The Rose Bush

January 31 2015

Growing along a garden gate was a beautiful bush of yellow roses. Every day was sunny and beautiful, and the rose bush blossomed.

As the days passed, she grew big and beautiful delighting in the joy she brought to the people who walked by her gate. The perfume from her yellow buds swept through the neighborhood on the afternoon breeze coaxing smiles from even those of a melancholy nature. Her spirit was optimistic and saw the positive even in a rainy day.

After a time the rose bush became too overgrown. Her limbs heavy with her beautiful buds and their delightful fragrance. But also those shrewd thorns that snag unwary fingers.

So as the afternoon began to wane, the Gardener brought out His pruning shears and began to cut away some of the growth.

The rose bush wept for her lost limbs, the beautiful buds and even those shrewd thorns. For they had been part of her.

As He worked the Gardener whispered in her ear, "Shhh, my beautiful rose bush. Be brave. For though the pain is sharp right now, one day this pain will make you stronger and more beautiful than ever."

The moon began to climb across the sky when He finished and left her in the night air with the pieces of her scattered at her feet and her heart broken. While the crickets chirped their part of the night symphony, she mourned what she had just lost, feeling every missing leaf and thorn so keenly that it was hard to breathe.

When the symphony finished and dawn began to break along the horizon, the rose bush thought about what the Gardener had said and what He had promised. With the first rays of the morning sun warming what was left of her, she began to hope.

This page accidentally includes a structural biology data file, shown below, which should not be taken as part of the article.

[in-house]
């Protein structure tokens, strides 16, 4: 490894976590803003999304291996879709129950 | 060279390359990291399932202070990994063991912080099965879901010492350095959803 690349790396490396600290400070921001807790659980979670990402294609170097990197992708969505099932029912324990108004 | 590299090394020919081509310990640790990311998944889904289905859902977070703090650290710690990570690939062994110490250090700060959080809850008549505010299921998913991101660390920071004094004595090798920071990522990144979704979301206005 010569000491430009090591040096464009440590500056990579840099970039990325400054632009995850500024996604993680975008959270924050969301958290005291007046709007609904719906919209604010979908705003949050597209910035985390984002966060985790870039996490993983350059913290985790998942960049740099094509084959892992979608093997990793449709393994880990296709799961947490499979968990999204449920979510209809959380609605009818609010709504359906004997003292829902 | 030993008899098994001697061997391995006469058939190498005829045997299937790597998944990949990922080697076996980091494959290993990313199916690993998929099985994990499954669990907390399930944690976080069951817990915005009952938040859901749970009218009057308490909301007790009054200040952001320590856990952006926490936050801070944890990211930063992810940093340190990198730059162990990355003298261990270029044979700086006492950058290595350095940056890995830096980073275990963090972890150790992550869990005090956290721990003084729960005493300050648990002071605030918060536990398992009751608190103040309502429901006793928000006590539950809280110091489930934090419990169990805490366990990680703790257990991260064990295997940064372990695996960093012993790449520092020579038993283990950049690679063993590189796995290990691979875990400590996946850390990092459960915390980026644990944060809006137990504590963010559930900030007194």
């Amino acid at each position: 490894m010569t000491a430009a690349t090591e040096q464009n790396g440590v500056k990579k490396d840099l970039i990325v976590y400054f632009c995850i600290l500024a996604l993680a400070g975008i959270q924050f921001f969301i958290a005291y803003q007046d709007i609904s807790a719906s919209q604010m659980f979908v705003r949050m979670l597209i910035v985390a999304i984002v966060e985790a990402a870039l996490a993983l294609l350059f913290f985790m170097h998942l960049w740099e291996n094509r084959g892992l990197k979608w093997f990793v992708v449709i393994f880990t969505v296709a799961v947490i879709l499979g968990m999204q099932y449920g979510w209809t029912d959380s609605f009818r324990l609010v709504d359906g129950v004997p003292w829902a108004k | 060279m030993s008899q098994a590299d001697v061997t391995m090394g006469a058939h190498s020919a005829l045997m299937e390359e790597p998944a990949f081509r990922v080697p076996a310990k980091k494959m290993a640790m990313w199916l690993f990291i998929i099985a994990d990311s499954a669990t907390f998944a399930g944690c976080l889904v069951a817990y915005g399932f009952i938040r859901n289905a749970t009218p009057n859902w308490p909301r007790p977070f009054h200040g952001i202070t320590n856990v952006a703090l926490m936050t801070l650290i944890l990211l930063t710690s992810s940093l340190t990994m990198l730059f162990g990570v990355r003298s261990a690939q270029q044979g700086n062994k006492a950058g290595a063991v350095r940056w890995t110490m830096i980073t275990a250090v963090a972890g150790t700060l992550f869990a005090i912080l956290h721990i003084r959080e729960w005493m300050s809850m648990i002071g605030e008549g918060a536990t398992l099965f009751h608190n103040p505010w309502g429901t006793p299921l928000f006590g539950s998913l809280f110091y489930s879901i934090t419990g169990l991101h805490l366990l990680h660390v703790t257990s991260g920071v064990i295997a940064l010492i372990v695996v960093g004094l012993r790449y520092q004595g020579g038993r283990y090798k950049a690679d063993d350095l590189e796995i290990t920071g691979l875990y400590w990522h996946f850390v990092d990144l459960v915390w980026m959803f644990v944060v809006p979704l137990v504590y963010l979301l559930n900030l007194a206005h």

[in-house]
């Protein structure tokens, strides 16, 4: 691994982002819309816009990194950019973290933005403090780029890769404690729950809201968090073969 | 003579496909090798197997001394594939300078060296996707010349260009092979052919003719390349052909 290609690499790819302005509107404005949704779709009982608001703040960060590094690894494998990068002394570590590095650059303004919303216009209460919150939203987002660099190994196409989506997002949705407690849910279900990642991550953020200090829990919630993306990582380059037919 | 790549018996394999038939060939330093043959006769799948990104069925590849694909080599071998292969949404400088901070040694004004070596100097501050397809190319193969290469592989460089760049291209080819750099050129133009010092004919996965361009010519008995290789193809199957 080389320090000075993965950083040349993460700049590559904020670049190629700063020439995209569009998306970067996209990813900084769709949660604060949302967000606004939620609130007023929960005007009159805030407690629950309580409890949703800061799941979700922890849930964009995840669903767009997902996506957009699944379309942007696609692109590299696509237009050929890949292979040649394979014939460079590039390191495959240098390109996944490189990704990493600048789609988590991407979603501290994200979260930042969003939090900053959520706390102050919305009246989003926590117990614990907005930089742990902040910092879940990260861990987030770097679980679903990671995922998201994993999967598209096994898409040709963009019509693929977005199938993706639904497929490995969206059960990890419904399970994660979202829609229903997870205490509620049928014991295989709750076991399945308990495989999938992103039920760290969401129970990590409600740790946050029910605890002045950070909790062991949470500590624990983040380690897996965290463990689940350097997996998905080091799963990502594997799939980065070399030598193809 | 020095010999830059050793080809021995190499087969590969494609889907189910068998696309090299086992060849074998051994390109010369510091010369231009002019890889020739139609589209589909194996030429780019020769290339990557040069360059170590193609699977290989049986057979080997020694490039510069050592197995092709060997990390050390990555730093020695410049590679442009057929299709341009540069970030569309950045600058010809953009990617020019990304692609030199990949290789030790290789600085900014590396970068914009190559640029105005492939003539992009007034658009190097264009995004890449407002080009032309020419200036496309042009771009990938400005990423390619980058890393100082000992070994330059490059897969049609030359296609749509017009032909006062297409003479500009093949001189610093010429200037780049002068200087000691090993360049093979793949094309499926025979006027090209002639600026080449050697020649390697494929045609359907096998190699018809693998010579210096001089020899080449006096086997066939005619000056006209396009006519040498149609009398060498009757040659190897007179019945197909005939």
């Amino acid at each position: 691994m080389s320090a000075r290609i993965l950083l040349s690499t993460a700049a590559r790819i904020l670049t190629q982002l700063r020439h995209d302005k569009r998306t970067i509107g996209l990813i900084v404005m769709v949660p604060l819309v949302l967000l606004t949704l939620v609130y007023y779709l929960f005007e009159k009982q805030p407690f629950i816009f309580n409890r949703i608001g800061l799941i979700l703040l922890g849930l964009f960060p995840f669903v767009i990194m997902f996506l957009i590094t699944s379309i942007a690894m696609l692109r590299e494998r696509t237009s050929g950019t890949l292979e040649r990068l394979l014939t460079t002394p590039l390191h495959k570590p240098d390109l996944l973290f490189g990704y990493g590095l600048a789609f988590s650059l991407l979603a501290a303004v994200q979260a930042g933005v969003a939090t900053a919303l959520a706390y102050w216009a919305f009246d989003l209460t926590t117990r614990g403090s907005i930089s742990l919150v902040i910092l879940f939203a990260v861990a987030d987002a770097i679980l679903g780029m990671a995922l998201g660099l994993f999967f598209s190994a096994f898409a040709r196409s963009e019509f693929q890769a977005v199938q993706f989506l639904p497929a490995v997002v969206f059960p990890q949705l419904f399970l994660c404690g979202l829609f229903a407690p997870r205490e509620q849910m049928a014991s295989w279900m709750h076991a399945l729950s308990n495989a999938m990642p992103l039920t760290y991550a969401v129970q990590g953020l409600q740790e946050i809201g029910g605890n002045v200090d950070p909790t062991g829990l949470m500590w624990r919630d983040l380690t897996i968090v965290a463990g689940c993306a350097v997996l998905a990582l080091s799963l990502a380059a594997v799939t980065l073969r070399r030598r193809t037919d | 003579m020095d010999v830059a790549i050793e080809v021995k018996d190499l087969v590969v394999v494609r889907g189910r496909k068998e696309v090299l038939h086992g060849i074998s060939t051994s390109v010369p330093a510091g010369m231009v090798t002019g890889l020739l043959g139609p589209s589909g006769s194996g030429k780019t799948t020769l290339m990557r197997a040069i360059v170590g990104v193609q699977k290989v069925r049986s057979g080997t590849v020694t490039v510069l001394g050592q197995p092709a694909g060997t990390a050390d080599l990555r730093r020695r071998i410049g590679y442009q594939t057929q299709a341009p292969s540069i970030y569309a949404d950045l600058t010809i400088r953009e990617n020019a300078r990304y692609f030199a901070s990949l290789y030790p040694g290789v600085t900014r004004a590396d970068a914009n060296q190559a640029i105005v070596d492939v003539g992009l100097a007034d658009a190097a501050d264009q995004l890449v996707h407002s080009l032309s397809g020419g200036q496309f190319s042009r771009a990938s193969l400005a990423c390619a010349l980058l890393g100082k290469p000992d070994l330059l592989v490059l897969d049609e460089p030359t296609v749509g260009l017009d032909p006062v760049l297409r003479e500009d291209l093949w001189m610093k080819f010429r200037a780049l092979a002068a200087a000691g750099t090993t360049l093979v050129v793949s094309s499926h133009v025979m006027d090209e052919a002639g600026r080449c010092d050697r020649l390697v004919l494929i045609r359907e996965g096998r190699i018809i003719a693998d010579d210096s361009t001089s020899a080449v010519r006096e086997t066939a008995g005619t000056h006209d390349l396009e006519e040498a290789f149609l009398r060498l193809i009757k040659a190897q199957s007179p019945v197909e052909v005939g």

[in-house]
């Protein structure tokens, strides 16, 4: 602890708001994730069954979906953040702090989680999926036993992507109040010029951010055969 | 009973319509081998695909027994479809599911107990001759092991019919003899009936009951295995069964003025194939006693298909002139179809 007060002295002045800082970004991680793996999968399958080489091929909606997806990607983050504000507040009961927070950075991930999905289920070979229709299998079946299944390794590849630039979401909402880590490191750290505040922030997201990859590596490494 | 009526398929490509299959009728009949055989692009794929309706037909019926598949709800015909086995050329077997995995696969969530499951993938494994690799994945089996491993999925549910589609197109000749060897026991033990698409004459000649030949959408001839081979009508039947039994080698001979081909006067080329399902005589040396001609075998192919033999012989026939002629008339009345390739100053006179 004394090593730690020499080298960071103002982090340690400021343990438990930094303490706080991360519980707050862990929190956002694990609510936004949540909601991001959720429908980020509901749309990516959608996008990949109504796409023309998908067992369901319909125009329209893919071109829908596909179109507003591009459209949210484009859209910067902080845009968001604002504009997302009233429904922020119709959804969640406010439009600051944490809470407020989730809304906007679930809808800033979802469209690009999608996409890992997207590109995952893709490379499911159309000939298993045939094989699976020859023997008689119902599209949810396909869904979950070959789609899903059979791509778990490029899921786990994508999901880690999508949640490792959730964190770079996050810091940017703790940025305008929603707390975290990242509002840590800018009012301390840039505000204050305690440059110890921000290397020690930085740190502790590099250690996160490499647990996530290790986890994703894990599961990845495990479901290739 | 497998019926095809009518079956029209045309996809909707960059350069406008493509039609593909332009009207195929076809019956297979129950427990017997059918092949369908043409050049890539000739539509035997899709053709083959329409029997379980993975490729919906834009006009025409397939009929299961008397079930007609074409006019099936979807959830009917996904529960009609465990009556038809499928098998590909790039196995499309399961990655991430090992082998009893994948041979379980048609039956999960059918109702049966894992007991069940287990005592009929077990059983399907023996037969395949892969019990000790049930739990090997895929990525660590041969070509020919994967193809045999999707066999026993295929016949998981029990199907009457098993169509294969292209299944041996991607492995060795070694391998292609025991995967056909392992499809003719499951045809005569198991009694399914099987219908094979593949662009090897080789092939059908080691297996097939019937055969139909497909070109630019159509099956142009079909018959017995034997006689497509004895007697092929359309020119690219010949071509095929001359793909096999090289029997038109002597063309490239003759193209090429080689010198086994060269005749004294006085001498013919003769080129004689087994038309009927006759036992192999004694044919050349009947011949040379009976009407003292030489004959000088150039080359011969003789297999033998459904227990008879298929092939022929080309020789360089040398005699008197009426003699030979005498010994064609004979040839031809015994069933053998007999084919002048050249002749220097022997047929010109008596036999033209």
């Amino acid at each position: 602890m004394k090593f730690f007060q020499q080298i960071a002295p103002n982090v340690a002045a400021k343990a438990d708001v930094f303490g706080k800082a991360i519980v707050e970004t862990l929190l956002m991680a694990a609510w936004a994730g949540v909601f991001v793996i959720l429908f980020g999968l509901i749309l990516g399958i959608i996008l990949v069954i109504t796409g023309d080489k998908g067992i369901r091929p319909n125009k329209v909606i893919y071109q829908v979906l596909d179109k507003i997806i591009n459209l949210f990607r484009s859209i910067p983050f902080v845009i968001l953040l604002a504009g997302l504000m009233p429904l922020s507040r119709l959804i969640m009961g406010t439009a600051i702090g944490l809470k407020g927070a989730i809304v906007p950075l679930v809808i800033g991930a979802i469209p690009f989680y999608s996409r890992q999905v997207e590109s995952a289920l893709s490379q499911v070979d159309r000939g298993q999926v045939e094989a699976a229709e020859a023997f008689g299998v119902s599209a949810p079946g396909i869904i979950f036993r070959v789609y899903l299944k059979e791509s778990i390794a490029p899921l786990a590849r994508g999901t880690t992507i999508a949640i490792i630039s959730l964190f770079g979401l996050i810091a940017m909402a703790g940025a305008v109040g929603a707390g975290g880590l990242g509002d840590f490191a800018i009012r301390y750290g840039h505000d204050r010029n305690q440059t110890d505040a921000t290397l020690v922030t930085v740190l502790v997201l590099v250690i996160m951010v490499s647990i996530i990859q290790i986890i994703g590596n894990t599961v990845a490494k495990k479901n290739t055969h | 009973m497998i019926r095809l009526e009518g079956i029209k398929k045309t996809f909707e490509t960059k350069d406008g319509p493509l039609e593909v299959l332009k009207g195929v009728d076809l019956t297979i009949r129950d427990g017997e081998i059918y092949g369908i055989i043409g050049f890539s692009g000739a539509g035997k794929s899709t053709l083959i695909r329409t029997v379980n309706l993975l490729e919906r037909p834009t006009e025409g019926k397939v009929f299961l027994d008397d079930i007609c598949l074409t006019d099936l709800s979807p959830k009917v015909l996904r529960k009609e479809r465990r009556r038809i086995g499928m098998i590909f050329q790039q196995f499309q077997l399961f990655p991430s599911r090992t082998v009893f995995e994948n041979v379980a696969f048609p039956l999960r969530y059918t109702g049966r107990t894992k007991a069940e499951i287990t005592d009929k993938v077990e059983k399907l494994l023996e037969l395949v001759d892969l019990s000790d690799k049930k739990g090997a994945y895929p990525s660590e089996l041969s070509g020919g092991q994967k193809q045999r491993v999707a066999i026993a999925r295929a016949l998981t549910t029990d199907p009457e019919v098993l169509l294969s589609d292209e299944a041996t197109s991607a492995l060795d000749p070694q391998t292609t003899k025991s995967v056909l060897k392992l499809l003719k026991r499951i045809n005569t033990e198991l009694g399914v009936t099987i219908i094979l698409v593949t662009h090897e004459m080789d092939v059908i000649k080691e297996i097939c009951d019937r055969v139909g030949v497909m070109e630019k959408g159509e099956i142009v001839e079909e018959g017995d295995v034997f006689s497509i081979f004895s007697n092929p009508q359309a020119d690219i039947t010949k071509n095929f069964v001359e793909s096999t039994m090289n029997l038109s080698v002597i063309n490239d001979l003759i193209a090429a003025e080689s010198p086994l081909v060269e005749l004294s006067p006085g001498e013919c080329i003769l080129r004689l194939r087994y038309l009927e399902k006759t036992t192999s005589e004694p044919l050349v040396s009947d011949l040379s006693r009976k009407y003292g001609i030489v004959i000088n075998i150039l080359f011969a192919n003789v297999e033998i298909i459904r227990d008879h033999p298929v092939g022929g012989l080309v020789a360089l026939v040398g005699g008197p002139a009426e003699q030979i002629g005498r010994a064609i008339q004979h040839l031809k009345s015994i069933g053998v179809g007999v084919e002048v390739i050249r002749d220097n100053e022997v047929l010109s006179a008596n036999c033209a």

I wrote the above story when my husband and I were struggling to get pregnant with our first child three years ago. It was my way of expressing the pain and frustration I felt without explicitly saying what was happening. Infertility is a sensitive subject. At the time I didn’t want to share with anyone outside my husband and immediate family what we were going through. Partly because I didn’t want to broadcast that we were trying to get pregnant. Despite how easy it is to share everything in our lives these days, not everything is meant to be shared with everyone.

Writing has always been my catharsis. Whenever I’m experiencing a particularly difficult time, I find I work through my emotions best when I write about them. It can come in the form of poetry, short story, or letter. Sometimes, I learn about feelings I didn’t realize I had. It doesn’t always happen right away, but eventually I will feel better and have more clarity on my situation.

Shortly after I published the above story on my blog, we were told our chances of conceiving on our own were 25% at best. (Compared to the 85% chance couples without infertility problems have.) We started to make plans with a fertility specialist. And then we found out I was pregnant. Our daughter is now almost two, and I’m pregnant with our second child (due in July). Life is good.

If you want to connect, find me on Twitter (@beckymochaface).

Becky Schroeder
[email protected]
Dallas, Texas

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